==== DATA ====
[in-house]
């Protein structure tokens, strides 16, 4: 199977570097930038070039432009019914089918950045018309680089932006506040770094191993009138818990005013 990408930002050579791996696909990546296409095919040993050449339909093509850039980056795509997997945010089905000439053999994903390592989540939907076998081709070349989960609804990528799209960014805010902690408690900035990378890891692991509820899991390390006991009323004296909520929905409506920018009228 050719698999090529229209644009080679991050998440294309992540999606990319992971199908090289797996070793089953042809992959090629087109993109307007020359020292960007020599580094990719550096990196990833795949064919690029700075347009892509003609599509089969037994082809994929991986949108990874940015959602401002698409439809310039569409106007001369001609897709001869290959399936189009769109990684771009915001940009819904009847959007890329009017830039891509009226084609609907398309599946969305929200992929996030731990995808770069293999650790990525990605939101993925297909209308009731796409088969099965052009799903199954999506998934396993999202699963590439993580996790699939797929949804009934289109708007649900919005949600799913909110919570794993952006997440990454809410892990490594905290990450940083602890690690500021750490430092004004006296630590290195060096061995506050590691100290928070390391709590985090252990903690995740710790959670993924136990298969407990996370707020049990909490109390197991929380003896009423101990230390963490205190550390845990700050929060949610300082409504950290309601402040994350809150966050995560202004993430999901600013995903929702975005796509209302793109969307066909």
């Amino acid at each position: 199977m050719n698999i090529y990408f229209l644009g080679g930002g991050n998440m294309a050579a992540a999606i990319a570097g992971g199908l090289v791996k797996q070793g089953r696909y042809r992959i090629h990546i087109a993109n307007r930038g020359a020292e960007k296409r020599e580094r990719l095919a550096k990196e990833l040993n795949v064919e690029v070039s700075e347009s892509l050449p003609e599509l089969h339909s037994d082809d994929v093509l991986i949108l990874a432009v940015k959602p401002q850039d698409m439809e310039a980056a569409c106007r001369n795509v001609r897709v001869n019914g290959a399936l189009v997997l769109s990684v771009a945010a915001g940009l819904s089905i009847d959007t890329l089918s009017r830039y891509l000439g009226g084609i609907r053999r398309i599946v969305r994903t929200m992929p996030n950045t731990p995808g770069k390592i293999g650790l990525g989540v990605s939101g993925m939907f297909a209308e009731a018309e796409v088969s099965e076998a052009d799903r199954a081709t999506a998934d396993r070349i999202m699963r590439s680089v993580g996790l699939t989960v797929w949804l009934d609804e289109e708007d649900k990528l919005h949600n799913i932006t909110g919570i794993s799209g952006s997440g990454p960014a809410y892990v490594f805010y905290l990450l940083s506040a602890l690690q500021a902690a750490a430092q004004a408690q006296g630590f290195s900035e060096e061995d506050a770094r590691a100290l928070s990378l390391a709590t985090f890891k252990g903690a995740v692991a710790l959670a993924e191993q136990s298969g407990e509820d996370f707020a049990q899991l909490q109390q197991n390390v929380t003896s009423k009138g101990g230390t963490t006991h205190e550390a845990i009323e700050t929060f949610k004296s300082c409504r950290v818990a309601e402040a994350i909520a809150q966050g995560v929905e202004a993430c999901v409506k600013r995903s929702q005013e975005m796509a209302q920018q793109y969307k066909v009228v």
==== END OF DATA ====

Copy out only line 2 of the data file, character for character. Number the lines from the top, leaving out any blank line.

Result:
């Protein structure tokens, strides 16, 4: 199977570097930038070039432009019914089918950045018309680089932006506040770094191993009138818990005013 990408930002050579791996696909990546296409095919040993050449339909093509850039980056795509997997945010089905000439053999994903390592989540939907076998081709070349989960609804990528799209960014805010902690408690900035990378890891692991509820899991390390006991009323004296909520929905409506920018009228 050719698999090529229209644009080679991050998440294309992540999606990319992971199908090289797996070793089953042809992959090629087109993109307007020359020292960007020599580094990719550096990196990833795949064919690029700075347009892509003609599509089969037994082809994929991986949108990874940015959602401002698409439809310039569409106007001369001609897709001869290959399936189009769109990684771009915001940009819904009847959007890329009017830039891509009226084609609907398309599946969305929200992929996030731990995808770069293999650790990525990605939101993925297909209308009731796409088969099965052009799903199954999506998934396993999202699963590439993580996790699939797929949804009934289109708007649900919005949600799913909110919570794993952006997440990454809410892990490594905290990450940083602890690690500021750490430092004004006296630590290195060096061995506050590691100290928070390391709590985090252990903690995740710790959670993924136990298969407990996370707020049990909490109390197991929380003896009423101990230390963490205190550390845990700050929060949610300082409504950290309601402040994350809150966050995560202004993430999901600013995903929702975005796509209302793109969307066909």